Currently Loredana is dating American exchange student Billy (Rodolfo Bigotti), but she isn’t sure whether he loves her for the right reasons. Her classmate Petruccio Sciacca (Alvaro Vitali) has a thing for her too. He will go through great lengths to paint her portrait, preferably in the nude. As such Petruccio is too preoccupied (and oblivious) to the obvious in front of him: studious blonde good girl (and resident tomboy) Lucia (Angela Doria) has been sweet on him for as long as they’ve shared classes, and she’s very willing take her clothes off if he would only ask her. Loredana’s roommate Monica (Ilona Staller) moonlights as an escort for extra money, and will try to seduce her into a sapphic liaison whenever the opportunity arises. Loredana and Billy kill time by engaging in an especially passionate heavy petting session in the abandoned biology classroom, scaring the living daylights out of the janitor (Ennio Colaianni).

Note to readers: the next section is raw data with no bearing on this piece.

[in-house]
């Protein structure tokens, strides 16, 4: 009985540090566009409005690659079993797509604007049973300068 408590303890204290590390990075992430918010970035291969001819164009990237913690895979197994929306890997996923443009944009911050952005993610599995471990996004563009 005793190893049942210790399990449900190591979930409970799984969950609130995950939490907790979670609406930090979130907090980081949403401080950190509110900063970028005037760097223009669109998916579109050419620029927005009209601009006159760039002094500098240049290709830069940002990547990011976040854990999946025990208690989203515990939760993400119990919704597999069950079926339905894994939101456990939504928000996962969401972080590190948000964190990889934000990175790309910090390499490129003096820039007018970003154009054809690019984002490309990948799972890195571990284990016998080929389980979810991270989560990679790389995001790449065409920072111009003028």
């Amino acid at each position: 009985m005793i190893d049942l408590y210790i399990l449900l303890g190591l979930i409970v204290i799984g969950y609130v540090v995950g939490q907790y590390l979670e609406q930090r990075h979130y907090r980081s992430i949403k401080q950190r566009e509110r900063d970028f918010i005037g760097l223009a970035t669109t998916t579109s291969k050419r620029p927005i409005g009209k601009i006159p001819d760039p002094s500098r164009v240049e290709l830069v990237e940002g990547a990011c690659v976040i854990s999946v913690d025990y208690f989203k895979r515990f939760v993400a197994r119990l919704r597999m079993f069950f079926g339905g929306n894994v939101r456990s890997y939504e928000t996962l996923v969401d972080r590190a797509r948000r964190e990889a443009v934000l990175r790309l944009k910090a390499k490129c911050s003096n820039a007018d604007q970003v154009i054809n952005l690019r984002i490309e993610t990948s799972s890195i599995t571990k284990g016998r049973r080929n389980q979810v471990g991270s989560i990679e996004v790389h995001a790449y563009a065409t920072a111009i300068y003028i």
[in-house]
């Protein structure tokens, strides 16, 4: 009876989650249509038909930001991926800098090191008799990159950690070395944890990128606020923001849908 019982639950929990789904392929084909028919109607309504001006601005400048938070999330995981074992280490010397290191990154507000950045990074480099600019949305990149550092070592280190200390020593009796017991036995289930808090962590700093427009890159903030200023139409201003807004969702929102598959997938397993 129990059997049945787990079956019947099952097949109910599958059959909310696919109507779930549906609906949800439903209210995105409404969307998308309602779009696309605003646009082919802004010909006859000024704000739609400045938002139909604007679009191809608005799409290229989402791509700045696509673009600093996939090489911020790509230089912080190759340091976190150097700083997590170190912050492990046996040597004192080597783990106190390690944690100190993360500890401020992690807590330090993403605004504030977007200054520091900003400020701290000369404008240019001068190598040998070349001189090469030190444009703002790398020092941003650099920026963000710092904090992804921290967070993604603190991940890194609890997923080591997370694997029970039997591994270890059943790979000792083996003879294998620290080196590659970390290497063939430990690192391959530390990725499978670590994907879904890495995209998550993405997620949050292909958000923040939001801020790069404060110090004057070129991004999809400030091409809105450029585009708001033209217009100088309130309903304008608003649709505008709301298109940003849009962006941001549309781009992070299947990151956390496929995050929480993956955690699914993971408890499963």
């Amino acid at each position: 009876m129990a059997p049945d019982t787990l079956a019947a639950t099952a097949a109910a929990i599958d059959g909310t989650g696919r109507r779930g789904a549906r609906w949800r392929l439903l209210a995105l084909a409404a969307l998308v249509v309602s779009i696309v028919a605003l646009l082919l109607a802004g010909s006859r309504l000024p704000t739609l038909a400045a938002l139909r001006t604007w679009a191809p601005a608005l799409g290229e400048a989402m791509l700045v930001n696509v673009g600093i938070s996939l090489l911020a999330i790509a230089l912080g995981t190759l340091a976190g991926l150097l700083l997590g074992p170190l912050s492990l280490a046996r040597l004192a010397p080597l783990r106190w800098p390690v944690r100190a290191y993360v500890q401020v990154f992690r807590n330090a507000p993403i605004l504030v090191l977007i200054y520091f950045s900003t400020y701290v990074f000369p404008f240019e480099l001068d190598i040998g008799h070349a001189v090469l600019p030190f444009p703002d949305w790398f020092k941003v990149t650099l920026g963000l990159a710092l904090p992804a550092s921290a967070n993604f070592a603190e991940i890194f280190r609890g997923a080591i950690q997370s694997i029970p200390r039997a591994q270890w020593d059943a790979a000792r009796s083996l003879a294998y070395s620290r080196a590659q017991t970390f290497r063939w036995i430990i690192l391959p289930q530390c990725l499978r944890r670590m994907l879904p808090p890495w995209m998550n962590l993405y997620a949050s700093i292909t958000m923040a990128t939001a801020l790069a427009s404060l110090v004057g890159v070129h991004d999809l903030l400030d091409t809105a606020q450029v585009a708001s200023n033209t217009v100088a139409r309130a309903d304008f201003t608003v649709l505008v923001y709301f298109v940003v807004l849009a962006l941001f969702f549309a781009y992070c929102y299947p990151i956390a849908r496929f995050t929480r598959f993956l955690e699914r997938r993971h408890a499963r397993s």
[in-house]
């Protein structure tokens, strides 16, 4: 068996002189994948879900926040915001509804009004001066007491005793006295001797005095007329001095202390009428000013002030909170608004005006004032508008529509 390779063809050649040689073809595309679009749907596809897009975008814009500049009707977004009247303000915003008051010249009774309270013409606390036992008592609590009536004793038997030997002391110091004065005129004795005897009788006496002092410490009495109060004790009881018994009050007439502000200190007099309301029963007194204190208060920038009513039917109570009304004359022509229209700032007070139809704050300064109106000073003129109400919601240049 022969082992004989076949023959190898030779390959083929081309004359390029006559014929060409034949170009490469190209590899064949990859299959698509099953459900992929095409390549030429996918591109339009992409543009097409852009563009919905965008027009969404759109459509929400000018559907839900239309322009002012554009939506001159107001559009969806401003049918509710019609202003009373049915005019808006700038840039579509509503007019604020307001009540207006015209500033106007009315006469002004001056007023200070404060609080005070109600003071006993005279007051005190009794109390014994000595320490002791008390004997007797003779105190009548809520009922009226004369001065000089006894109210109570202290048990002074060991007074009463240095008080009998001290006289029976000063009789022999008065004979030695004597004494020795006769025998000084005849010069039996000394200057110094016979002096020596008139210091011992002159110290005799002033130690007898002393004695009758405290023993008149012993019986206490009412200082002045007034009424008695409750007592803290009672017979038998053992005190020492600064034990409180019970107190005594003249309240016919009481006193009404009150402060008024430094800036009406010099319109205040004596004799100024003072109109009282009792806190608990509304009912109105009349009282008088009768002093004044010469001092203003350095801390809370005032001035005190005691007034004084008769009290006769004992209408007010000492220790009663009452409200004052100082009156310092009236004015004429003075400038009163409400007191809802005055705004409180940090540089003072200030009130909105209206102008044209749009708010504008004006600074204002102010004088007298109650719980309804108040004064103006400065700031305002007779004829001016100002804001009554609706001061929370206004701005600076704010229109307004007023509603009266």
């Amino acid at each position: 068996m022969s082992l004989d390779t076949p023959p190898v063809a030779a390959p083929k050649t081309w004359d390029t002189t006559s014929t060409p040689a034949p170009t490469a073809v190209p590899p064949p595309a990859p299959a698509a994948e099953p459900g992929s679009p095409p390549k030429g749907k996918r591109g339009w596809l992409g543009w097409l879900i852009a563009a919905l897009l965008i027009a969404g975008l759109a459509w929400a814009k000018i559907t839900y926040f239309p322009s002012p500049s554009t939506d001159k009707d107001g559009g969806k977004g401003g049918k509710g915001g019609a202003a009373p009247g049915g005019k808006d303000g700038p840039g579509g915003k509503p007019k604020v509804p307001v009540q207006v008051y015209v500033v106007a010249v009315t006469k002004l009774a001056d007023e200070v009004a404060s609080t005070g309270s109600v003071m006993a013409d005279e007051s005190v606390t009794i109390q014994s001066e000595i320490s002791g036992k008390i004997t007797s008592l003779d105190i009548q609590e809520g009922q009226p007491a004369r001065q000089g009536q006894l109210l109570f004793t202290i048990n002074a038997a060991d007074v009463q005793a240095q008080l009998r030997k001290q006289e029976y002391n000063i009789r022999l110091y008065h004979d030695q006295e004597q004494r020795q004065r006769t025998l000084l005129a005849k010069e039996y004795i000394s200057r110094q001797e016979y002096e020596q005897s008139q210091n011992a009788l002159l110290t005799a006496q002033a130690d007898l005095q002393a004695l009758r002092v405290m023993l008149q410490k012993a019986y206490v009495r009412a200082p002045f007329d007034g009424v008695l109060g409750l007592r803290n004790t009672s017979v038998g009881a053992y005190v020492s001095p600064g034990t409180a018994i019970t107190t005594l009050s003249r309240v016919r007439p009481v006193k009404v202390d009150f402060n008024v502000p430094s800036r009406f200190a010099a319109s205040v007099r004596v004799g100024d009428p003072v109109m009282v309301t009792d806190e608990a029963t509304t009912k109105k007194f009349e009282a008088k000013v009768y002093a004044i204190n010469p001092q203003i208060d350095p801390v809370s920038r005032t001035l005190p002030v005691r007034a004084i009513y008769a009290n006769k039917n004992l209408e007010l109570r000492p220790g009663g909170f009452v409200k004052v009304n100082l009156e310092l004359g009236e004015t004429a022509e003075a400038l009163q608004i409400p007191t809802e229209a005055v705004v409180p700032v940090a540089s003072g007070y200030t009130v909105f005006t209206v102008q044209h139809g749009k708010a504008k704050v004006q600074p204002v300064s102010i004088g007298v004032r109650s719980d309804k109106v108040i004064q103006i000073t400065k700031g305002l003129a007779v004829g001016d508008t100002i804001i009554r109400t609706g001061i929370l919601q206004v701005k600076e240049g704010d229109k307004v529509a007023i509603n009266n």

Things start to look up when Loredana meets strapping blonde hunk of a man, Marco Salvi (Giuseppe Pambieri) and is immediately smitten. The two engage in a brief, steamy affair and only after she learns that Salvi is an engineer from Turin, and one of her father’s young business associates. One day sharing a car Loredana’s panties somehow end up in Professor Guidi’s briefcase with all the expected results. Guidi is assaulted by Billy and his gang of motorcycle-riding goons, who don’t take kind to the professor being on the receiving end of attention of their leader’s sometime girlfriend, but Guidi valiantly defends himself to great success with chop sockey kung fu moves. A misunderstanding concerning a writ leaves her parents thinking that their 17-year-old daughter has disappeared. Loredana’s affair with Marco, brief and passionate as it was, serves as a catalyst to improve their home situation as her mom and dad reconciliate their marital differences and prioritize each other over their jilted lovers.